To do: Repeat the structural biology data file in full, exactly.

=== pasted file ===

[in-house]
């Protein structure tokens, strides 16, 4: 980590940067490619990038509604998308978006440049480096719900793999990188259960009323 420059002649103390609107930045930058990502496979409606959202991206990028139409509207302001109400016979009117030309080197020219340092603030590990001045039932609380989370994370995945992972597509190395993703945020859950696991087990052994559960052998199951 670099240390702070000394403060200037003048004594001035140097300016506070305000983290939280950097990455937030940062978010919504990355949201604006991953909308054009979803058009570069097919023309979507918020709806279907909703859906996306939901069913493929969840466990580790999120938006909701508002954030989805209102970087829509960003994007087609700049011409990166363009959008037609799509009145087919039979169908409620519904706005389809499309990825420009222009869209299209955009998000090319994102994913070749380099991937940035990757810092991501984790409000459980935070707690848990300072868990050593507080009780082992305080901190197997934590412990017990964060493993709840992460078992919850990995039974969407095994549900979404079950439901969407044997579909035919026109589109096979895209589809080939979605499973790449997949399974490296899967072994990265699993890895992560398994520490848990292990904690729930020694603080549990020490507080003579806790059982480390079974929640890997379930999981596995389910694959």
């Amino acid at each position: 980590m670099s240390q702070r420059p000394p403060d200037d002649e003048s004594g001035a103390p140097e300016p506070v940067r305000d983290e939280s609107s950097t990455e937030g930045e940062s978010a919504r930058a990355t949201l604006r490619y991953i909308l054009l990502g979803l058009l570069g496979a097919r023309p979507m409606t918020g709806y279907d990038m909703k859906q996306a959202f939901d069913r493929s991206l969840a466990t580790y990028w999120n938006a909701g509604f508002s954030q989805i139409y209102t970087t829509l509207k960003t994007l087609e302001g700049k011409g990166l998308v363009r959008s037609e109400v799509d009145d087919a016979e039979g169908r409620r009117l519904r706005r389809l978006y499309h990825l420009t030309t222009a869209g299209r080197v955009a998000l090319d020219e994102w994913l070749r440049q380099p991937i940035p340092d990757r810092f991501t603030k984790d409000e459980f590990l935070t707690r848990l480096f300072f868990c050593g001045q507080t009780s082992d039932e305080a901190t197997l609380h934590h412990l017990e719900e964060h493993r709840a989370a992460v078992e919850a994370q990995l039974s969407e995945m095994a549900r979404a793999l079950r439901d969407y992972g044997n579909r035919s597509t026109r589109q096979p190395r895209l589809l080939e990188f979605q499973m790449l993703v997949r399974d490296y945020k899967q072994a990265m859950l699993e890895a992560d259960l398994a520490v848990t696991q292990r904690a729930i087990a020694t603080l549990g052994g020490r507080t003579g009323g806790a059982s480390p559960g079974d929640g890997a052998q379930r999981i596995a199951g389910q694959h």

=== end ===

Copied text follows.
[in-house]
């Protein structure tokens, strides 16, 4: 980590940067490619990038509604998308978006440049480096719900793999990188259960009323 420059002649103390609107930045930058990502496979409606959202991206990028139409509207302001109400016979009117030309080197020219340092603030590990001045039932609380989370994370995945992972597509190395993703945020859950696991087990052994559960052998199951 670099240390702070000394403060200037003048004594001035140097300016506070305000983290939280950097990455937030940062978010919504990355949201604006991953909308054009979803058009570069097919023309979507918020709806279907909703859906996306939901069913493929969840466990580790999120938006909701508002954030989805209102970087829509960003994007087609700049011409990166363009959008037609799509009145087919039979169908409620519904706005389809499309990825420009222009869209299209955009998000090319994102994913070749380099991937940035990757810092991501984790409000459980935070707690848990300072868990050593507080009780082992305080901190197997934590412990017990964060493993709840992460078992919850990995039974969407095994549900979404079950439901969407044997579909035919026109589109096979895209589809080939979605499973790449997949399974490296899967072994990265699993890895992560398994520490848990292990904690729930020694603080549990020490507080003579806790059982480390079974929640890997379930999981596995389910694959």
């Amino acid at each position: 980590m670099s240390q702070r420059p000394p403060d200037d002649e003048s004594g001035a103390p140097e300016p506070v940067r305000d983290e939280s609107s950097t990455e937030g930045e940062s978010a919504r930058a990355t949201l604006r490619y991953i909308l054009l990502g979803l058009l570069g496979a097919r023309p979507m409606t918020g709806y279907d990038m909703k859906q996306a959202f939901d069913r493929s991206l969840a466990t580790y990028w999120n938006a909701g509604f508002s954030q989805i139409y209102t970087t829509l509207k960003t994007l087609e302001g700049k011409g990166l998308v363009r959008s037609e109400v799509d009145d087919a016979e039979g169908r409620r009117l519904r706005r389809l978006y499309h990825l420009t030309t222009a869209g299209r080197v955009a998000l090319d020219e994102w994913l070749r440049q380099p991937i940035p340092d990757r810092f991501t603030k984790d409000e459980f590990l935070t707690r848990l480096f300072f868990c050593g001045q507080t009780s082992d039932e305080a901190t197997l609380h934590h412990l017990e719900e964060h493993r709840a989370a992460v078992e919850a994370q990995l039974s969407e995945m095994a549900r979404a793999l079950r439901d969407y992972g044997n579909r035919s597509t026109r589109q096979p190395r895209l589809l080939e990188f979605q499973m790449l993703v997949r399974d490296y945020k899967q072994a990265m859950l699993e890895a992560d259960l398994a520490v848990t696991q292990r904690a729930i087990a020694t603080l549990g052994g020490r507080t003579g009323g806790a059982s480390p559960g079974d929640g890997a052998q379930r999981i596995a199951g389910q694959h």